This powerful novel about the life of Orual, sister of Psyche, contains much that can be learnt about humanity and our patterns of relating with others and ourselves. The title of this text relates to a central section of the novel when Orual finally is able to do what she has hoped to do throughout the entire story: deliver her complaint to the gods. She is a character who, for much of her narrative, is absolutely consumed by her bitterness at how she has been treated by the gods and what has happened to her sister, Psyche. However, when she gets this opportunity, she makes a realisation that shocks her and comes to her like an epiphany:
When the time comes to you at which you will be forced at last to utter the speech which has lain at the center of your soul for years which you have, all that time, idiot-like, been saying over and over, you'll not talk about the joy of words. I saw well why the gods do not speak to us openly, nor let us answer. Till that word can be dug out of us, why should they hear the babble that we think we mean? How can they meet us face to face till we have faces?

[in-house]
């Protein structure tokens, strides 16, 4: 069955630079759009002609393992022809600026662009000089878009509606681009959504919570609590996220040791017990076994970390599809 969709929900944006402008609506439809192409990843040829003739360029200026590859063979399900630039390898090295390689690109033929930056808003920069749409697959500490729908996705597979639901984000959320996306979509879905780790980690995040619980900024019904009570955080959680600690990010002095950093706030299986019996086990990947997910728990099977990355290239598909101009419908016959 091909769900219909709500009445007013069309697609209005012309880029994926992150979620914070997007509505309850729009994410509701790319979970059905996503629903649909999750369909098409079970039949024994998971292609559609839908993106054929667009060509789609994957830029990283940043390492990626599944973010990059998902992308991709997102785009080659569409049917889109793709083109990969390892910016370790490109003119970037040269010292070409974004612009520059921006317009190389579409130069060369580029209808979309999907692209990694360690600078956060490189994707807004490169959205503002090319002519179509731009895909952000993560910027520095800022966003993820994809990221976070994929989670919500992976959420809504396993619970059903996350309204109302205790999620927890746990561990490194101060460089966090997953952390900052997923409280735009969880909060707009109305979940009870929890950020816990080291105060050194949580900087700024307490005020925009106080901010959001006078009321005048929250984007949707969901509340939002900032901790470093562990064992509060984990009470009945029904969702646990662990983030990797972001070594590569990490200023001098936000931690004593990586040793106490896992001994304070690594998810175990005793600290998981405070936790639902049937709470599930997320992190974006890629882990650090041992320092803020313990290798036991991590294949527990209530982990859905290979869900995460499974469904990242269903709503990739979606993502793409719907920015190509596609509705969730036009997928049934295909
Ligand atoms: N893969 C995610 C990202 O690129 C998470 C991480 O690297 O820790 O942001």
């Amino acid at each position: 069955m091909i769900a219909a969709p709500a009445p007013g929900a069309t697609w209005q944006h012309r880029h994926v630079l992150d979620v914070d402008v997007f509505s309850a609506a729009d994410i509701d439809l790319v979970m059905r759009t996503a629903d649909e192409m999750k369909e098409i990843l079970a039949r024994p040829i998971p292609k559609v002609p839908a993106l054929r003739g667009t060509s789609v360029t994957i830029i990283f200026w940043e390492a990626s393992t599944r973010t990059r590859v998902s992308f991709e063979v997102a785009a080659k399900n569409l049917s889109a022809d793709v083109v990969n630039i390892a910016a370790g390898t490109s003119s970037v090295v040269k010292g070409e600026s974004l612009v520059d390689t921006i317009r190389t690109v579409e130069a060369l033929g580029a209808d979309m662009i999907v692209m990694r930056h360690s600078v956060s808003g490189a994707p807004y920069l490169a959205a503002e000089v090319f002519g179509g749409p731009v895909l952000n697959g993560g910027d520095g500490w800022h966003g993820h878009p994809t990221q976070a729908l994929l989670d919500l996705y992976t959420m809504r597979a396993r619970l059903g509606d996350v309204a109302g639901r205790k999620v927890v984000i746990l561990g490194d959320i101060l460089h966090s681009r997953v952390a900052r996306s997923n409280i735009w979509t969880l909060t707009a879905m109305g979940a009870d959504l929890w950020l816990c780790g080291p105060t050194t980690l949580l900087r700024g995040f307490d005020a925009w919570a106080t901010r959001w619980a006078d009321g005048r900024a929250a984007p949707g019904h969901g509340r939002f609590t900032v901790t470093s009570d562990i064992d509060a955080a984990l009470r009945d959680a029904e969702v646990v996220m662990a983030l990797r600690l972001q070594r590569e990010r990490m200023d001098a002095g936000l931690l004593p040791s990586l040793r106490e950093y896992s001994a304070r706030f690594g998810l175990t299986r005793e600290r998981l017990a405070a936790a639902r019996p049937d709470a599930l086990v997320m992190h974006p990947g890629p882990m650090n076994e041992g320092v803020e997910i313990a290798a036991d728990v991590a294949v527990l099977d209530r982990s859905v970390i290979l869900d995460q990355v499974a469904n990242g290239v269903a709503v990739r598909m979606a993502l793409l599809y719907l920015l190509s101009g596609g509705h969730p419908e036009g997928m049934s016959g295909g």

Orual realises that the complaint that has been at the center of her soul for so long is nothing more than a "babble," because she lacks the self-awareness to understand her life, her actions and her sorrows. The final line of this quote is where Lewis took the title for this work from. It links the work to the theme of self-awareness and the journey that Orual takes throughout the novel as she begins to understand that her love for her sister, Psyche, is not actually love but selfishness. The importance of the title is emphasised by the way that Orual is a Queen famed for wearing a veil to cover her face. She does not have a "face" for most of the novel, and this symbolically supports her lack of self-awareness.